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newtEvery four years, the Democratic and Republican Parties gear up to face each other in an always-heated race for the presidency. The 2012 elections are no different.

The Republican Party is in the midst of preparing for the primaries, but it currently remains very unclear who will be attempting to remove President Obama from the White House.

“This is going to be a long Republican primary season and it is sure to produce more dirty laundry than any fraternity row in the country,” said Josh Berman, who studied political science at Emory University and now writes his own political blog, Berman Briefing.

According to USA TODAY’s Presidential Poll Tracker, Newt Gringrich, Mitt Romney, and Ron Paul are the GOP front-runners.

What remains to be seen is whether or not college students will play as large a role in the 2012 elections as they did in 2008 — a groundbreaking election that saw the third-highest showing of young voters in the country’s history.

“Will it be the same influence? Who knows,” said Gideon Porter, a political science major at Hobart and William Smith Colleges. “But college students will definitely have a large influence in 2012.”

Berman agrees.

“Students will undoubtedly play a role in 2012 because they are driven to elect President Obama to a second term,” Berman said.

Those who supported Obama in 2008 have grown up in the last four years, and their needs have shifted. In 2008, students were motivated by their desire for change. Now, students seem to be more concerned with having a job when they graduate.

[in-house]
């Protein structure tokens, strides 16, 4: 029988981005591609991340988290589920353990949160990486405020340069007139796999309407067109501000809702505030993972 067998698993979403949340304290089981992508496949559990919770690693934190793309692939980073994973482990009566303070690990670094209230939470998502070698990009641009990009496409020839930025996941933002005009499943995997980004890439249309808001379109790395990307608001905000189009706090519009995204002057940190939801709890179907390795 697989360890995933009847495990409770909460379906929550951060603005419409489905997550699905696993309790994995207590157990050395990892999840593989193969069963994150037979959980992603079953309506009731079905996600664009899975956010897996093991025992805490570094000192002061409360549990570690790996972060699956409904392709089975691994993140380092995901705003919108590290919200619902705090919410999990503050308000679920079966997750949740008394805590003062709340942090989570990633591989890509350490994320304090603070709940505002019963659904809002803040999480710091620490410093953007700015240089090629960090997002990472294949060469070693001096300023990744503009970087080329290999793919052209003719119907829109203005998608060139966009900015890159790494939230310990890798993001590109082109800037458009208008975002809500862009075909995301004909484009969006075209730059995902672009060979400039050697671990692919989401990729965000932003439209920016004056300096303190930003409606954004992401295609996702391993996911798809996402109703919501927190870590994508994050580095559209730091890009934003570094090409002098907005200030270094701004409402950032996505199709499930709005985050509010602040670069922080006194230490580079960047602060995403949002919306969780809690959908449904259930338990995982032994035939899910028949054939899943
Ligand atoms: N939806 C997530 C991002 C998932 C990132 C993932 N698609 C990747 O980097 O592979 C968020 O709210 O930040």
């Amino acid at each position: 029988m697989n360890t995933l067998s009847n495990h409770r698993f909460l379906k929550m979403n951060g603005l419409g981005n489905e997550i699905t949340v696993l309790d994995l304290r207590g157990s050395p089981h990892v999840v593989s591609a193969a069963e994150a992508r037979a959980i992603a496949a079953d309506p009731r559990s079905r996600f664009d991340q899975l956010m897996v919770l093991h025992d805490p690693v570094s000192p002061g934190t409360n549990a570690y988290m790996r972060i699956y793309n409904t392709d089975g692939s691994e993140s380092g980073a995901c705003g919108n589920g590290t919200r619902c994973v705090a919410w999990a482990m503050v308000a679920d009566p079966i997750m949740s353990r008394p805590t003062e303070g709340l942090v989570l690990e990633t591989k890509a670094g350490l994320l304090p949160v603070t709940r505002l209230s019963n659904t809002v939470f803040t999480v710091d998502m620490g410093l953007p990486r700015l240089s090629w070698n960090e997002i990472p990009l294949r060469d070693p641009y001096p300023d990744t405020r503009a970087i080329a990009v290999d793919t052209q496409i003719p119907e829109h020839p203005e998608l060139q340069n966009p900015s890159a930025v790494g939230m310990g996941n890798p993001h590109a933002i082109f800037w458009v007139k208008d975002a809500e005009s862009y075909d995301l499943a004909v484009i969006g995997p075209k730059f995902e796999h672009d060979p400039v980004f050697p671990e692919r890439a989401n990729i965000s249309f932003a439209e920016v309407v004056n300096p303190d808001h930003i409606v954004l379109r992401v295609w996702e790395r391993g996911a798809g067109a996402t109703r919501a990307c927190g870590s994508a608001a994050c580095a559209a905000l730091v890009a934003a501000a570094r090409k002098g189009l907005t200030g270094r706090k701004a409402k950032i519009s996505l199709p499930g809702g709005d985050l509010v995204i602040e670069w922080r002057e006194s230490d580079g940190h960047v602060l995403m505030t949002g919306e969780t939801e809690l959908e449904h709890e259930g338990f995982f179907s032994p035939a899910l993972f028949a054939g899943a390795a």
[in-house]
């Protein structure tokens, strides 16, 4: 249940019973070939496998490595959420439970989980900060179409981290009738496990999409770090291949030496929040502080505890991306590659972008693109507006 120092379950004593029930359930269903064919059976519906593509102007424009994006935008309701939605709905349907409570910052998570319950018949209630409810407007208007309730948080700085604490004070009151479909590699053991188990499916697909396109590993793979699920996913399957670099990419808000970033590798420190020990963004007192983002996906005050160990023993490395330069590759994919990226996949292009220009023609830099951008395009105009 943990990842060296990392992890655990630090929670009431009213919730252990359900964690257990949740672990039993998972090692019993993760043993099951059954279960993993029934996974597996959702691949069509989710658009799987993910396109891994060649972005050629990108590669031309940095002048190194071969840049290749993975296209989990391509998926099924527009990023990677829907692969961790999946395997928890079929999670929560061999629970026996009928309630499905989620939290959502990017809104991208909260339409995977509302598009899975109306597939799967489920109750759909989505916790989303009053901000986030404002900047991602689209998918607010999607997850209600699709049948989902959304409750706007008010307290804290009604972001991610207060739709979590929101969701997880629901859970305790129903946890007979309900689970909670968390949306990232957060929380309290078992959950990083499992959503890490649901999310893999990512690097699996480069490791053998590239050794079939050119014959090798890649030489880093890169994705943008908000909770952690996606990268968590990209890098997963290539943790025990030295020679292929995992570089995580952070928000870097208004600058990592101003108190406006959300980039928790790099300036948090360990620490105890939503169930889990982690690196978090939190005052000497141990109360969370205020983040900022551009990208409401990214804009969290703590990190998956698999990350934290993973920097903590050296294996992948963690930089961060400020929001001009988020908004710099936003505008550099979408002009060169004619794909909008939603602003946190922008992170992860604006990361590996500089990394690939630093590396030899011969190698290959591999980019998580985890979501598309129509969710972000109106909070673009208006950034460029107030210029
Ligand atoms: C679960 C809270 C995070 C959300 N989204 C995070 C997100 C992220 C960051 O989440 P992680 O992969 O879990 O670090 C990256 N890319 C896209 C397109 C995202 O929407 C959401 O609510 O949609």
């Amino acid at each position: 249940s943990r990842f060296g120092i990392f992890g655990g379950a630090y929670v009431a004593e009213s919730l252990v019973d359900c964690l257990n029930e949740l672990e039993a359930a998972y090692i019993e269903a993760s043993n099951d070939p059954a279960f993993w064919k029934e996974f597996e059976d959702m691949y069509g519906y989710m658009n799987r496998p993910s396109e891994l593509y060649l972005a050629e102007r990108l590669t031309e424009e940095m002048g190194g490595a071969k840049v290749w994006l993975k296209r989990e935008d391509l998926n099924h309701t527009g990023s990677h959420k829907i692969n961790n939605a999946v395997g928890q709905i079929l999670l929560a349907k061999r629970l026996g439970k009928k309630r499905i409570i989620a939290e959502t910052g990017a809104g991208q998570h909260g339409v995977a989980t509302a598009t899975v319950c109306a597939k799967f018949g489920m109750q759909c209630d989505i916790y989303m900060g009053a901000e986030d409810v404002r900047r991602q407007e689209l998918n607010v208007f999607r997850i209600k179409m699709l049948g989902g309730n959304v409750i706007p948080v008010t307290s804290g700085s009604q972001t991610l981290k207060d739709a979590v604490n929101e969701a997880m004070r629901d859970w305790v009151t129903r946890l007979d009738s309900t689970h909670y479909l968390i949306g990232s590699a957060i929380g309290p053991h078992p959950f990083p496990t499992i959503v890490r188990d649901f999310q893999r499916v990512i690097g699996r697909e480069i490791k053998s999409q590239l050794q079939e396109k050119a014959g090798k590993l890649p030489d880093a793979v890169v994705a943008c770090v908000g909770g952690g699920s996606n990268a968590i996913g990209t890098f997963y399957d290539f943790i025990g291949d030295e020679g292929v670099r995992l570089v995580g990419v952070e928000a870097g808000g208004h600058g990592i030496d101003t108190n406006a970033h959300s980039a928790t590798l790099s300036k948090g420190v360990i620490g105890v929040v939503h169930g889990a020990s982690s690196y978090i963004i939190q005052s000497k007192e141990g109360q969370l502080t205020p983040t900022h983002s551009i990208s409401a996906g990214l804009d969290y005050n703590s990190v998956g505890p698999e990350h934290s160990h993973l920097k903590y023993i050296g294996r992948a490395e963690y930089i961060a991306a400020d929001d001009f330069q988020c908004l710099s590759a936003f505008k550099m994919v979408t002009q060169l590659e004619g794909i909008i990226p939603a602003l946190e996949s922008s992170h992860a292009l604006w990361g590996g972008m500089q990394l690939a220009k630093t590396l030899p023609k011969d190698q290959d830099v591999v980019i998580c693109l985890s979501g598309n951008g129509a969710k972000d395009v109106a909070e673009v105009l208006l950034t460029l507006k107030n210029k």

“The 2012 election is all about jobs and what direction we want the country to go in,” Porter said. “College students graduate with a lot of debt, so we need jobs right away to start paying back that debt.”

George Washington University junior Michelle Hayon, who identifies herself as a Republican, said that the current unemployment rate is one of the key issues that will influence her vote.

“I’m concerned, because I always thought the accounting department was more stable because accountants are always in demand,” Hayon — who, yes, is an accounting major — said. “However, my older friends that have graduated with CPA degrees are having a hard time finding well paid jobs. I’m at a well-respected private institution and a few years ago, that almost guaranteed having a job upon graduation. Now, it certainly doesn’t, and that’s an issue and a major concern.”

Aside from the high unemployment rate, the most important issues for Hayon are the candidates’ views on Israel and taxes.

The 2012 election will address some very serious, controversial issues, from the economy and health care to gay marriage and abortion.

“For the direction of the country, do we want to be a country that invests in our people whether in say, health care, or do we want to be a country that leaves many people behind and left out?” Porter asked. “Do we want to be a country that begins to close the huge gap between the one percent and the rest of us, or do we want more tax cuts for the rich? Do we believe in fighting climate change or are we a country that denies climate change? In other words, what type of country do we want to be in the 21st century?”

 To view the original post, please visit USA TODAY College
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